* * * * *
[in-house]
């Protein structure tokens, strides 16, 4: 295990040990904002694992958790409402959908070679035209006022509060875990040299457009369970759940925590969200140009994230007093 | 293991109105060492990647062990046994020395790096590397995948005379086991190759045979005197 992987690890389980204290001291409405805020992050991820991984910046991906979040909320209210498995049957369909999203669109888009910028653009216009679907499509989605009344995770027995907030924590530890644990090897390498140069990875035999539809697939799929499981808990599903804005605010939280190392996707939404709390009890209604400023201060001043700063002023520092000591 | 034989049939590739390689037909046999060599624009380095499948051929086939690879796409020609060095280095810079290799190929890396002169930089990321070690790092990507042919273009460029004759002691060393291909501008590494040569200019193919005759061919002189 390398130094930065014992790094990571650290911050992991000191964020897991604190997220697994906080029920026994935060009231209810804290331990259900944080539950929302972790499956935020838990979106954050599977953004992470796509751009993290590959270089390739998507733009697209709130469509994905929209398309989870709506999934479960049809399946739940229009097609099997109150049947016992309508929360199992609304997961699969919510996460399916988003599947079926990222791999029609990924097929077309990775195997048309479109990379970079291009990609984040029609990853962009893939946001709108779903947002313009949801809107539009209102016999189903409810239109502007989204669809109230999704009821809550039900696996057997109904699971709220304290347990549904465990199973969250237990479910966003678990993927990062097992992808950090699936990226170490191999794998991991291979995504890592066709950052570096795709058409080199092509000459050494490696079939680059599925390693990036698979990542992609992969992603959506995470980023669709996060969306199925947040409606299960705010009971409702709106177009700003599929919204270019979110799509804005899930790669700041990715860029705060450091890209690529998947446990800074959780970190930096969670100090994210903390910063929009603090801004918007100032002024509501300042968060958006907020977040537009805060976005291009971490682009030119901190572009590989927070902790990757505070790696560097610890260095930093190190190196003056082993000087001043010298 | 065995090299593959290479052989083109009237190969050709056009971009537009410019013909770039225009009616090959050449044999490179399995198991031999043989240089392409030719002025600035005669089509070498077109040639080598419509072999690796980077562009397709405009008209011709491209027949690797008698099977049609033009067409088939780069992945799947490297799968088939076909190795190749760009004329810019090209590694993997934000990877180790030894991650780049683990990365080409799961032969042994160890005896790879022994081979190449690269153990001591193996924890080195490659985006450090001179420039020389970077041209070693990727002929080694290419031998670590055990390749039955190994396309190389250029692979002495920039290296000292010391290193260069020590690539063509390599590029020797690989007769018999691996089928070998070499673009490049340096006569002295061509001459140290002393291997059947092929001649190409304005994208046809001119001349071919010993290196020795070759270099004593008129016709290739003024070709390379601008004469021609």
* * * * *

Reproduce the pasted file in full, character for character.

[in-house]
């Protein structure tokens, strides 16, 4: 295990040990904002694992958790409402959908070679035209006022509060875990040299457009369970759940925590969200140009994230007093 | 293991109105060492990647062990046994020395790096590397995948005379086991190759045979005197 992987690890389980204290001291409405805020992050991820991984910046991906979040909320209210498995049957369909999203669109888009910028653009216009679907499509989605009344995770027995907030924590530890644990090897390498140069990875035999539809697939799929499981808990599903804005605010939280190392996707939404709390009890209604400023201060001043700063002023520092000591 | 034989049939590739390689037909046999060599624009380095499948051929086939690879796409020609060095280095810079290799190929890396002169930089990321070690790092990507042919273009460029004759002691060393291909501008590494040569200019193919005759061919002189 390398130094930065014992790094990571650290911050992991000191964020897991604190997220697994906080029920026994935060009231209810804290331990259900944080539950929302972790499956935020838990979106954050599977953004992470796509751009993290590959270089390739998507733009697209709130469509994905929209398309989870709506999934479960049809399946739940229009097609099997109150049947016992309508929360199992609304997961699969919510996460399916988003599947079926990222791999029609990924097929077309990775195997048309479109990379970079291009990609984040029609990853962009893939946001709108779903947002313009949801809107539009209102016999189903409810239109502007989204669809109230999704009821809550039900696996057997109904699971709220304290347990549904465990199973969250237990479910966003678990993927990062097992992808950090699936990226170490191999794998991991291979995504890592066709950052570096795709058409080199092509000459050494490696079939680059599925390693990036698979990542992609992969992603959506995470980023669709996060969306199925947040409606299960705010009971409702709106177009700003599929919204270019979110799509804005899930790669700041990715860029705060450091890209690529998947446990800074959780970190930096969670100090994210903390910063929009603090801004918007100032002024509501300042968060958006907020977040537009805060976005291009971490682009030119901190572009590989927070902790990757505070790696560097610890260095930093190190190196003056082993000087001043010298 | 065995090299593959290479052989083109009237190969050709056009971009537009410019013909770039225009009616090959050449044999490179399995198991031999043989240089392409030719002025600035005669089509070498077109040639080598419509072999690796980077562009397709405009008209011709491209027949690797008698099977049609033009067409088939780069992945799947490297799968088939076909190795190749760009004329810019090209590694993997934000990877180790030894991650780049683990990365080409799961032969042994160890005896790879022994081979190449690269153990001591193996924890080195490659985006450090001179420039020389970077041209070693990727002929080694290419031998670590055990390749039955190994396309190389250029692979002495920039290296000292010391290193260069020590690539063509390599590029020797690989007769018999691996089928070998070499673009490049340096006569002295061509001459140290002393291997059947092929001649190409304005994208046809001119001349071919010993290196020795070759270099004593008129016709290739003024070709390379601008004469021609």